Body Harvest is a third person action adventure game developed by DMA Design and published by Midway Games & Gremlin Interactive in 1998.
In Body Harvest an alien race of insect-like creatures have repeatedly invaded Earth and harvested humans for food, bringing mankind to the brink of extinction. Humanity's last hope lies with a pair of genetically engineered super soldiers who ride an experimental time machine back in time to intercept and defeat the alien invaders at several key points in Earth's past, reversing the course of history and saving humanity in the process. You take on the role of Adam Drake, one of the surviving soldiers.
In Body Harvest you must travel around and explore different parts of the world at different points throughout the 20th and 21st centuries. Each world has its own puzzles, locations and missions. As the player progresses through the game their main goal will be to defeat 'Harvester Waves', the alien race's human consuming ground forces. They must also find and destroy the alien processors (commanders) and shield generators, completely clearing the area of aliens and releasing the local area from the trapping alien shield. The player will automatically lose if too many human lives are lost in each area.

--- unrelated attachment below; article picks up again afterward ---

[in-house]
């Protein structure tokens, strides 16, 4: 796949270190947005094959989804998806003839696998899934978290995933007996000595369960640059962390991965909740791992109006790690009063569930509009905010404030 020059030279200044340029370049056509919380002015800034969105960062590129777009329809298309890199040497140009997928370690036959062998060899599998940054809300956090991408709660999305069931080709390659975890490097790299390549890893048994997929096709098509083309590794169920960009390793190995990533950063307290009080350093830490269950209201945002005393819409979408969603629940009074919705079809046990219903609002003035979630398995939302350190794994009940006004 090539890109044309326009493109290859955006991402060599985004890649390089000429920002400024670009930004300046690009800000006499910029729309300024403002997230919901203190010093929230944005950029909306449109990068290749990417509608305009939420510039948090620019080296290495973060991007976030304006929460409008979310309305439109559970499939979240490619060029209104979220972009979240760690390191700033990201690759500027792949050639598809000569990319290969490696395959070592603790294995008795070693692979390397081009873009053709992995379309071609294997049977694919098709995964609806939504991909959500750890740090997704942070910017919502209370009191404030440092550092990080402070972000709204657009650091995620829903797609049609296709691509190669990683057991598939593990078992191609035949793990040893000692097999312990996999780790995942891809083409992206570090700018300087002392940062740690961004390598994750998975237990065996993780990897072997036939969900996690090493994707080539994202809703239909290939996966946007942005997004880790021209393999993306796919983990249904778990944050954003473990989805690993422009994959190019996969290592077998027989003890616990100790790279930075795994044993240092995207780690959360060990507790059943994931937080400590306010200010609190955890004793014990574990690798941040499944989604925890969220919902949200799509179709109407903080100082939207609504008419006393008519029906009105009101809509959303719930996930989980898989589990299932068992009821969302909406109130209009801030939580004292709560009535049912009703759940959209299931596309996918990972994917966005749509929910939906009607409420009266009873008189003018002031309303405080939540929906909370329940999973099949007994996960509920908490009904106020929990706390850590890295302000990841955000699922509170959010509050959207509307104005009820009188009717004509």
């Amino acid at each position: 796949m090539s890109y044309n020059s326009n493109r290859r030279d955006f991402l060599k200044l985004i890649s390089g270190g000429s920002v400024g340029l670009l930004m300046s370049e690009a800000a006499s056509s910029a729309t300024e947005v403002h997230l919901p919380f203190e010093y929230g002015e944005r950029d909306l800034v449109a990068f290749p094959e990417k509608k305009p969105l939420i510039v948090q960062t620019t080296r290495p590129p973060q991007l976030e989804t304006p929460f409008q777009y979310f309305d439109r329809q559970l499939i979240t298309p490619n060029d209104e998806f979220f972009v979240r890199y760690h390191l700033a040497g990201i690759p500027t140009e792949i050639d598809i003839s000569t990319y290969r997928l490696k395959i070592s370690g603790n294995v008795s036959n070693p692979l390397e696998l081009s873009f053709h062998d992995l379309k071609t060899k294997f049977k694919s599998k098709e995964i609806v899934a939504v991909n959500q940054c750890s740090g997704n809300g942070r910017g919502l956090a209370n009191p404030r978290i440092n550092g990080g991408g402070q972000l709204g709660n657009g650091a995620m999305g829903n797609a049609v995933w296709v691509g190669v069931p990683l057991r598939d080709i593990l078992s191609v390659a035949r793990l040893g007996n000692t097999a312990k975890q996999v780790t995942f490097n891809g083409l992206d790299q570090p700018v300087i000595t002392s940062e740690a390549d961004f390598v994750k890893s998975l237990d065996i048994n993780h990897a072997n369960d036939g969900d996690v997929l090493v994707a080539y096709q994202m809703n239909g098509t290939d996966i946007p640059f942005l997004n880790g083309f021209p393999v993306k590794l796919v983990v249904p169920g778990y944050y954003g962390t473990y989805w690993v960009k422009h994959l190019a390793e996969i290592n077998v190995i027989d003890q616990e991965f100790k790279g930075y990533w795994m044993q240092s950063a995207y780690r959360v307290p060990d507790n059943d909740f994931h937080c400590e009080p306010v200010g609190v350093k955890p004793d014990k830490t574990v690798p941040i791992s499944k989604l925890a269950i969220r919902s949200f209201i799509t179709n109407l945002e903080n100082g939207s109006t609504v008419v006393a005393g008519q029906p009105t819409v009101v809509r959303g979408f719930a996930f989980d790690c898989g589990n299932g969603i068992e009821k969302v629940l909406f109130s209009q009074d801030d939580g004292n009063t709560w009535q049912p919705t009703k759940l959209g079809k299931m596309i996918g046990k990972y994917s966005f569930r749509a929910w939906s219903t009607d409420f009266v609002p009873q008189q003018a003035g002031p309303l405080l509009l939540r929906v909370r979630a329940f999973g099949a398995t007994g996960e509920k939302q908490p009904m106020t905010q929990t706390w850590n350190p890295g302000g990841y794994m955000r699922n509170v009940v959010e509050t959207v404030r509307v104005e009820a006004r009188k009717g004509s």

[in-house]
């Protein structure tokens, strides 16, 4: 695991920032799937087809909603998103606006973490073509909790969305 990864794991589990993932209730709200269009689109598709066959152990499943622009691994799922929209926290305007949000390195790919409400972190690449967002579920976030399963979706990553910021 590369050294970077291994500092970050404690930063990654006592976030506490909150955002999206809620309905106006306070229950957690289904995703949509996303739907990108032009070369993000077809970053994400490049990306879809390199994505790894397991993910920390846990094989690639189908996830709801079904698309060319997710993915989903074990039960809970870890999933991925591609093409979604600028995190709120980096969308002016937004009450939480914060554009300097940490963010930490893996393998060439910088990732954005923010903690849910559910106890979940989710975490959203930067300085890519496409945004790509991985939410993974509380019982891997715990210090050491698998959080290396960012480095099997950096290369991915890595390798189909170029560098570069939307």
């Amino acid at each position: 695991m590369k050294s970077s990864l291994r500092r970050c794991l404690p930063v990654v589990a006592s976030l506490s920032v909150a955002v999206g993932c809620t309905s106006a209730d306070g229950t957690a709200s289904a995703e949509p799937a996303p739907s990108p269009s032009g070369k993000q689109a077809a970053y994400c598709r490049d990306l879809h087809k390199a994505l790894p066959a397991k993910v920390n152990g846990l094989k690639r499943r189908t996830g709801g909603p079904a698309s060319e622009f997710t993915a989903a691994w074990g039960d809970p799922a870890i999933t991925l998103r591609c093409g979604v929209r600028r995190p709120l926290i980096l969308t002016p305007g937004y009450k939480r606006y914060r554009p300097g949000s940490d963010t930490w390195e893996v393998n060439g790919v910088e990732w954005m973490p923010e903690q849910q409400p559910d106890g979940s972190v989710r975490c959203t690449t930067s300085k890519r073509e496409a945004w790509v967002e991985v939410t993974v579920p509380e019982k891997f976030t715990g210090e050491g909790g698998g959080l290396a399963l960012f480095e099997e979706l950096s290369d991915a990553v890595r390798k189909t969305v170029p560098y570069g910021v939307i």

One of the most prominent features of Body Harvest is the use of vehicles, and the player can take control of and drive almost any vehicle they come across, including cars, bikes, ships, aeroplanes and many more. The vehicles have limited fuel and the player will have to choose when to refuel or abandon vehicles that run dry.
Body Harvest also has strong RPG elements, and the player will have to complete side quests and explore inside buildings for key items and information. The game has a sandbox style world, and although the player will often be compelled to advance the game they are free to utilise any vehicles and explore as they choose within the confines of the game's environment.
Originally sketched as a pure action game, Nintendo encouraged the addition of the RPG & exploration elements to make Body Harvest more appealing to Japanese gamers. It was originally intended as a launch title for the N64, but problems with development delayed the game for 3 years before it was finally released.
Body Harvest can be seen as a progenitor to the 3D Grand Theft Auto series. The developers DMA Design would later become Rockstar North and use Body Harvest's 3D design as a basis on which they produced Grand Theft Auto III, the first fully 3D instalment of the GTA series.